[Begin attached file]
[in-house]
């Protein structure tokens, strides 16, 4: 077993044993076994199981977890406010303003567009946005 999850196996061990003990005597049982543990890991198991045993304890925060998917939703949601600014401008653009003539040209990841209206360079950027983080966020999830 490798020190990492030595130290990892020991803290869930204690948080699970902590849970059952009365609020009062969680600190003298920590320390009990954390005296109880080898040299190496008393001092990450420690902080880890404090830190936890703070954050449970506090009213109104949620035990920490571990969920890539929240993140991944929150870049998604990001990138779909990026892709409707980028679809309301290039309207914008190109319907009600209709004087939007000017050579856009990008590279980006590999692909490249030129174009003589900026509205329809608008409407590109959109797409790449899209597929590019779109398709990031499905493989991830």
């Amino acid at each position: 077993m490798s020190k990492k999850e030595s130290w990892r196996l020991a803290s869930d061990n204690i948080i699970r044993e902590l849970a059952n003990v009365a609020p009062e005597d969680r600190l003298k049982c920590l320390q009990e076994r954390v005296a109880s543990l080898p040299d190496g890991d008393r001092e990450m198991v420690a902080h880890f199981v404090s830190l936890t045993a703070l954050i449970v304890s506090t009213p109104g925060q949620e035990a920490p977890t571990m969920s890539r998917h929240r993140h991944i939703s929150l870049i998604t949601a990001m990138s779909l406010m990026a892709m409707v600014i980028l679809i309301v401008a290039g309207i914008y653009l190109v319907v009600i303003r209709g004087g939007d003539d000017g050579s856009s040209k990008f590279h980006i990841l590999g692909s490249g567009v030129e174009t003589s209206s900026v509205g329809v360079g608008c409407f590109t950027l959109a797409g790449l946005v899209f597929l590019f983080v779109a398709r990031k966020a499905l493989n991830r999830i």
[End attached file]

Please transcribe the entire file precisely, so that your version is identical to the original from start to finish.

[in-house]
């Protein structure tokens, strides 16, 4: 077993044993076994199981977890406010303003567009946005 999850196996061990003990005597049982543990890991198991045993304890925060998917939703949601600014401008653009003539040209990841209206360079950027983080966020999830 490798020190990492030595130290990892020991803290869930204690948080699970902590849970059952009365609020009062969680600190003298920590320390009990954390005296109880080898040299190496008393001092990450420690902080880890404090830190936890703070954050449970506090009213109104949620035990920490571990969920890539929240993140991944929150870049998604990001990138779909990026892709409707980028679809309301290039309207914008190109319907009600209709004087939007000017050579856009990008590279980006590999692909490249030129174009003589900026509205329809608008409407590109959109797409790449899209597929590019779109398709990031499905493989991830």
């Amino acid at each position: 077993m490798s020190k990492k999850e030595s130290w990892r196996l020991a803290s869930d061990n204690i948080i699970r044993e902590l849970a059952n003990v009365a609020p009062e005597d969680r600190l003298k049982c920590l320390q009990e076994r954390v005296a109880s543990l080898p040299d190496g890991d008393r001092e990450m198991v420690a902080h880890f199981v404090s830190l936890t045993a703070l954050i449970v304890s506090t009213p109104g925060q949620e035990a920490p977890t571990m969920s890539r998917h929240r993140h991944i939703s929150l870049i998604t949601a990001m990138s779909l406010m990026a892709m409707v600014i980028l679809i309301v401008a290039g309207i914008y653009l190109v319907v009600i303003r209709g004087g939007d003539d000017g050579s856009s040209k990008f590279h980006i990841l590999g692909s490249g567009v030129e174009t003589s209206s900026v509205g329809v360079g608008c409407f590109t950027l959109a797409g790449l946005v899209f597929l590019f983080v779109a398709r990031k966020a499905l493989n991830r999830i």